To cut pasta noodles by hand, make sure the dough is well-floured, then fold the long piece over on itself multiple times as if you were folding up a towel. Slice through the loosely folded sheet slice like a piece of bread into whatever width you desire. Unfold and separate each strand of the sliced sheet.
You don’t need to cook and serve your fresh pasta immediately.
To dry fresh pasta:
If you have a pasta drying rack (as of course I do), simply drape the noodles over the tines and allow to dry until you’re ready. If you don’t have a pasta drying rack, toss the fresh noodles with flour and form loose “nests” with the noodles on a cutting board.
To freeze fresh pasta:
Generously flour the freshly cut noodles, then dry in loose nests on a wax paper-lined baking sheet instead of on a cutting board Once dry, transfer to the freezer until frozen solid, then into plastic bags. Frozen pasta will keep for up to 6 months.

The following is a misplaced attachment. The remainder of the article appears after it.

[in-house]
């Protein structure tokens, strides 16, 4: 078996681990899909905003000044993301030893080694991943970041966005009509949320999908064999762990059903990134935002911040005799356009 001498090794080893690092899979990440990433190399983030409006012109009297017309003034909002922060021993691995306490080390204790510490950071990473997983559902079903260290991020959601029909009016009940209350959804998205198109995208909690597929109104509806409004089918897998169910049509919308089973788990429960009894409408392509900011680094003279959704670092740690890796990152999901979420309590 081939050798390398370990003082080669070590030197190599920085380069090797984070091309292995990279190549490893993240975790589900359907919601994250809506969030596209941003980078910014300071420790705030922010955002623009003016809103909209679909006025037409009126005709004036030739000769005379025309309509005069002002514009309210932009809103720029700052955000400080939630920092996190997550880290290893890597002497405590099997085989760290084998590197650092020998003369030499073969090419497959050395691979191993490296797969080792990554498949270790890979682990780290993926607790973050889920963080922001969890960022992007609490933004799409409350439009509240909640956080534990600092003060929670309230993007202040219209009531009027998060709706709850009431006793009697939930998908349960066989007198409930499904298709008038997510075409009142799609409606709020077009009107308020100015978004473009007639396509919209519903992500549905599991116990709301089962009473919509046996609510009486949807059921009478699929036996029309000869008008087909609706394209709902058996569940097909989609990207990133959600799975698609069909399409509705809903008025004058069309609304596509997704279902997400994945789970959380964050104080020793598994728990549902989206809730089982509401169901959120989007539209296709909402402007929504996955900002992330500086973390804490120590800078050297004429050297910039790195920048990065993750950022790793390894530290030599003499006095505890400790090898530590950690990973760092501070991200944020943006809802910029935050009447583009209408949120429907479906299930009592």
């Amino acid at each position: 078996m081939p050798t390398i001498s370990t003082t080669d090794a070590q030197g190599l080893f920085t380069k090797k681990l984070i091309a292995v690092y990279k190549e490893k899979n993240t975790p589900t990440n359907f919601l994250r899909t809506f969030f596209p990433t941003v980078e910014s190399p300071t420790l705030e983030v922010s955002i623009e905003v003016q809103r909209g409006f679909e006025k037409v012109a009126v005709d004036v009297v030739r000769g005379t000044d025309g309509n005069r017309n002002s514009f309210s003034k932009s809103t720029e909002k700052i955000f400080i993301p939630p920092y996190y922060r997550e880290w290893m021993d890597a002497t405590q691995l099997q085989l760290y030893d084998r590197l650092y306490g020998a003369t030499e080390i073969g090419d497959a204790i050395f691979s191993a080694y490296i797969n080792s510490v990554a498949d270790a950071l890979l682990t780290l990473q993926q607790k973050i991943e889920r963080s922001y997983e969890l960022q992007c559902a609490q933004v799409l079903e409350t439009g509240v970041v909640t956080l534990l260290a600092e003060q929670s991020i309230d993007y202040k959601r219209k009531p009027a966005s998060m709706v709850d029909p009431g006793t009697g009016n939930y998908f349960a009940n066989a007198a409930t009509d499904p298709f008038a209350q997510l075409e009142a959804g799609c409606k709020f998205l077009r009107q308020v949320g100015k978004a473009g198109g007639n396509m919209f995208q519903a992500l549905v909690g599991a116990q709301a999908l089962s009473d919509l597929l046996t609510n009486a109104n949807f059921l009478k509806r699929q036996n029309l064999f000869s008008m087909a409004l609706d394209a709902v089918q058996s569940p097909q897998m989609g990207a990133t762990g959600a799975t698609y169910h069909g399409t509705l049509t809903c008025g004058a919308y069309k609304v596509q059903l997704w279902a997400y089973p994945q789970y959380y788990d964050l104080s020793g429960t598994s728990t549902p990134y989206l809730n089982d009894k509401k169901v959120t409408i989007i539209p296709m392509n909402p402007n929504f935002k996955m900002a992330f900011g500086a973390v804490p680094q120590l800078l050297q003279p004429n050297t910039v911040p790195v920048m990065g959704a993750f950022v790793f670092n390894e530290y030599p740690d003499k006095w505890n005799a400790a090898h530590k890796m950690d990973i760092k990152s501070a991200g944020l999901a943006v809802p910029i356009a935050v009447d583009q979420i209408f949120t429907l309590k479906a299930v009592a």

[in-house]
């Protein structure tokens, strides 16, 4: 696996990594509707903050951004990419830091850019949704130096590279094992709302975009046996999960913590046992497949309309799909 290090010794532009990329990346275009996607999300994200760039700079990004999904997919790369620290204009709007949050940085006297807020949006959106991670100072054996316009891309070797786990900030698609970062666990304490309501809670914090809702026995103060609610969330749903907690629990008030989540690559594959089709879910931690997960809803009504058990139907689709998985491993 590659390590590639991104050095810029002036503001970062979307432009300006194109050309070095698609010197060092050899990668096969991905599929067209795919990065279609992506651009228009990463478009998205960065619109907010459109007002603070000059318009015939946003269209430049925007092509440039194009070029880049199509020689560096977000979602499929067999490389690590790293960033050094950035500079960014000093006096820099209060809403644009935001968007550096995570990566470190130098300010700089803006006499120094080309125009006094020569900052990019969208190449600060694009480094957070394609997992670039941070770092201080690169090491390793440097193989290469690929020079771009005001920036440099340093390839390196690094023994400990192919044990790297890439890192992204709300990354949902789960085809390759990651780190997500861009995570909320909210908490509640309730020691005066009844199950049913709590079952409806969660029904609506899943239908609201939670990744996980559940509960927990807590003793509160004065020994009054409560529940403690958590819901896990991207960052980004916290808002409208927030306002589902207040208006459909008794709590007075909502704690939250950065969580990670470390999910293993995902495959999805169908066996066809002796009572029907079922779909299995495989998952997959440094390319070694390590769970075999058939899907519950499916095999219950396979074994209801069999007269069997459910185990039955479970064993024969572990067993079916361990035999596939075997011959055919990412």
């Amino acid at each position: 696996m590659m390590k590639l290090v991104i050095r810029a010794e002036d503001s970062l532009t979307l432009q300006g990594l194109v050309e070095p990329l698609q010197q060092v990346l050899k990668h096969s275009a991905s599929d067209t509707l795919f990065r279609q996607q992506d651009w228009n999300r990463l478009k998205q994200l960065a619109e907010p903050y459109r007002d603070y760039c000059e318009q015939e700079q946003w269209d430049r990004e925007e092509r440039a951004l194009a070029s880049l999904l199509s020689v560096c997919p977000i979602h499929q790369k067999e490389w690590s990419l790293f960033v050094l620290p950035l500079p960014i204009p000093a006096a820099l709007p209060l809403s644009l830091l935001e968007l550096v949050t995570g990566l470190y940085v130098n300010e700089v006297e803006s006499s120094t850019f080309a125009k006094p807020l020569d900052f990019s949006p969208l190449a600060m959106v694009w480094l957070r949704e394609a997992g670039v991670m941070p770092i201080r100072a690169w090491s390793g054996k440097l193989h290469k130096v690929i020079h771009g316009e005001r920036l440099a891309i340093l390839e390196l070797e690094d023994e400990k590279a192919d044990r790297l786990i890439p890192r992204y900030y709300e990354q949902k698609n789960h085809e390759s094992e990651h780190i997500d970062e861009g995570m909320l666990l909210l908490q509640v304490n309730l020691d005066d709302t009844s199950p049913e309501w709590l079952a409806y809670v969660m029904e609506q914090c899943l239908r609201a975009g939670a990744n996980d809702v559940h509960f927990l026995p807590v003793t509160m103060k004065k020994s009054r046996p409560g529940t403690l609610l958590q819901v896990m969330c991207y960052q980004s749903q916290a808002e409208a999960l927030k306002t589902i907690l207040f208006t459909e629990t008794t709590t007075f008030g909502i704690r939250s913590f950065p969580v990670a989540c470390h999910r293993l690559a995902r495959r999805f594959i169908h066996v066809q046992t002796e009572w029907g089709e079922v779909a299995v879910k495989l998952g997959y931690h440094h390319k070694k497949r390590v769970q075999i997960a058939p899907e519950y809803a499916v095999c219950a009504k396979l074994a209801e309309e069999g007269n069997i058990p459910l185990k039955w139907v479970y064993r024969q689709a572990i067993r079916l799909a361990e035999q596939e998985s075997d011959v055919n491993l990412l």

To cook fresh pasta:
Whether taken fresh from the countertop, drying rack, or straight from the from the freezer, the pasta only takes a minute to cook.
Bring a large pot of water—6 to 8 quarts—to boil, then add 2 tablespoons kosher salt. Add the pasta and stir gently with tongs. Cook for 1-2 minutes, then drain, reserving some of the pasta water for your sauce as desired.
What sauce to eat with your homemade pasta?
Oh, I’ve got a few ideas:
- bolognese sauce
- watercress (or classic basil) pesto
- classic red sauce
- charred corn and tomatoes for summer (that’s the photo way back at the top of the post)
- spicy raw tomato sauce with chiles
- hearty mushroom sauce
- or just with fresh butter, fresh herbs, and freshly grated Pecorino or Parmesan
Twirl it up!